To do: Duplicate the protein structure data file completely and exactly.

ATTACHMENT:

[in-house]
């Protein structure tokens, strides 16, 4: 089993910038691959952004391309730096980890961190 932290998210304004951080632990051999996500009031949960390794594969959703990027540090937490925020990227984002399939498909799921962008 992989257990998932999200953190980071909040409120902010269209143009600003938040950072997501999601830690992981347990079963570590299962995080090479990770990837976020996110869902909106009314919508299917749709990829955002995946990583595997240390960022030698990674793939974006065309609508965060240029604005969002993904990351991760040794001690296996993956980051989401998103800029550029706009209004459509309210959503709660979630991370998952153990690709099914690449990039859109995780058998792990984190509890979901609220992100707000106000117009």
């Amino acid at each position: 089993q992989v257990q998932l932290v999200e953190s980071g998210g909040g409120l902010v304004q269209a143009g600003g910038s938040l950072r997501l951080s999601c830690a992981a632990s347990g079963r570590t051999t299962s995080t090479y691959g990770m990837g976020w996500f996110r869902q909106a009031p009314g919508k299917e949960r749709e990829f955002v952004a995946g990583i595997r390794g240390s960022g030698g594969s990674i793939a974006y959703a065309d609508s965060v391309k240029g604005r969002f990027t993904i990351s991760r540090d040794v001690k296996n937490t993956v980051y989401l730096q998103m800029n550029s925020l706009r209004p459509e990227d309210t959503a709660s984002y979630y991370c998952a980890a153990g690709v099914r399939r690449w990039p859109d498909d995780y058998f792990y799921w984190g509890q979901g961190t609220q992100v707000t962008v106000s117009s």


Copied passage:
[in-house]
């Protein structure tokens, strides 16, 4: 089993910038691959952004391309730096980890961190 932290998210304004951080632990051999996500009031949960390794594969959703990027540090937490925020990227984002399939498909799921962008 992989257990998932999200953190980071909040409120902010269209143009600003938040950072997501999601830690992981347990079963570590299962995080090479990770990837976020996110869902909106009314919508299917749709990829955002995946990583595997240390960022030698990674793939974006065309609508965060240029604005969002993904990351991760040794001690296996993956980051989401998103800029550029706009209004459509309210959503709660979630991370998952153990690709099914690449990039859109995780058998792990984190509890979901609220992100707000106000117009």
């Amino acid at each position: 089993q992989v257990q998932l932290v999200e953190s980071g998210g909040g409120l902010v304004q269209a143009g600003g910038s938040l950072r997501l951080s999601c830690a992981a632990s347990g079963r570590t051999t299962s995080t090479y691959g990770m990837g976020w996500f996110r869902q909106a009031p009314g919508k299917e949960r749709e990829f955002v952004a995946g990583i595997r390794g240390s960022g030698g594969s990674i793939a974006y959703a065309d609508s965060v391309k240029g604005r969002f990027t993904i990351s991760r540090d040794v001690k296996n937490t993956v980051y989401l730096q998103m800029n550029s925020l706009r209004p459509e990227d309210t959503a709660s984002y979630y991370c998952a980890a153990g690709v099914r399939r690449w990039p859109d498909d995780y058998f792990y799921w984190g509890q979901g961190t609220q992100v707000t962008v106000s117009s």